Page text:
"This exhibition is the gallery companion piece to “Sans Visage,” a street photography zine I published in
July 2021. For me, marrying street photos with punk zine aesthetics was a matchmaker’s dream.
I see street photography as photography’s punk rock and punk, more than any other movement, has
had the greatest influence on my life. Punk culture and street photos eschew the exclusive domain of
celebrity “glamour” and prefer to elevate accessible heroes from the humdrum. Their “stars” or subjects
are often visually plainspoken or, in cases where they are outwardly eccentric, too weird for mainstream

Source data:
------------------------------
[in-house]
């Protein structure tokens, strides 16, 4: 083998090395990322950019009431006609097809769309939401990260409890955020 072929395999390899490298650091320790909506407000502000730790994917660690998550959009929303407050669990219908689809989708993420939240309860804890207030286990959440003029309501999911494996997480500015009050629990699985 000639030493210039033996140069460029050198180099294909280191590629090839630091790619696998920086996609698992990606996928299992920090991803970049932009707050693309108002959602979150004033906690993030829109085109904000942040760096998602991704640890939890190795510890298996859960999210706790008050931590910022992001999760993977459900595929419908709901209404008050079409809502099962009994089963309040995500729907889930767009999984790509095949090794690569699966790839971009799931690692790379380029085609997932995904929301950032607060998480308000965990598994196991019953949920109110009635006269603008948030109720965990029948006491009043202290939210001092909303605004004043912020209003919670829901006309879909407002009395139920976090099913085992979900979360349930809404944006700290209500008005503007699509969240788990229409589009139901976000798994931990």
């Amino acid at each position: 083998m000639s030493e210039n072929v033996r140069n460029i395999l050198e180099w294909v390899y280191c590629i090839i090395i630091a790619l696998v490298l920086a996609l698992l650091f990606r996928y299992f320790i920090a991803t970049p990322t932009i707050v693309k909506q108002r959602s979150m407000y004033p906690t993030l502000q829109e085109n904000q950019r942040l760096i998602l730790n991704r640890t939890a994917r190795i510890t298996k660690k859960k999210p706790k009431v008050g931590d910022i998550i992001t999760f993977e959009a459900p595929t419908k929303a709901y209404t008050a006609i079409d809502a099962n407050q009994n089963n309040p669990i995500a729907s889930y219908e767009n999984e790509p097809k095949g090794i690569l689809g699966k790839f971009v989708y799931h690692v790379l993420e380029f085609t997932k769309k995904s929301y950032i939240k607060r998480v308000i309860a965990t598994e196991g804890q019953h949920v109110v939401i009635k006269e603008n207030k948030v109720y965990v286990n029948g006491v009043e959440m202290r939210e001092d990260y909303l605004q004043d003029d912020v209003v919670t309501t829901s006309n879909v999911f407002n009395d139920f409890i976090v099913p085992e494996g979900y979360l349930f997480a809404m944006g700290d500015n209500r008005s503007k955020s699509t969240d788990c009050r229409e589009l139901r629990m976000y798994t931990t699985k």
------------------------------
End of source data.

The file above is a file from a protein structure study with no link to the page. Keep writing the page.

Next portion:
culture’s popular presentation. By sourcing material from the everyday, street photography, like punk,
affirms life through a secular realism that forces us to reflect on moments and people who would
otherwise be buried by modern life’s anonymizing tendencies."
Street photographer Whymark Austen (@whymark.austen) resides in London, Ontario but does a lot of
living elsewhere. Although seasoned as an urban wayfarer, he is a relative newcomer to photography.
Whymark began practising street photography in 2017 after viewing Cheryl Dunn’s 2013 documentary
on New York City street photographers, “Everybody Street.” Since then, his non-formal “education” has
been swift. For this, he credits an array of street photography stalwarts and influences, ranging from
pioneers (Eugène Atget) and groundbreakers (Fred Herzog) to little known legends (Helen Levitt), and
formerly hidden treasures (Vivian Maier). Outside the medium, his approach has also been shaped by
DIY punk ethics, realist painting and literature, and neorealist cinema.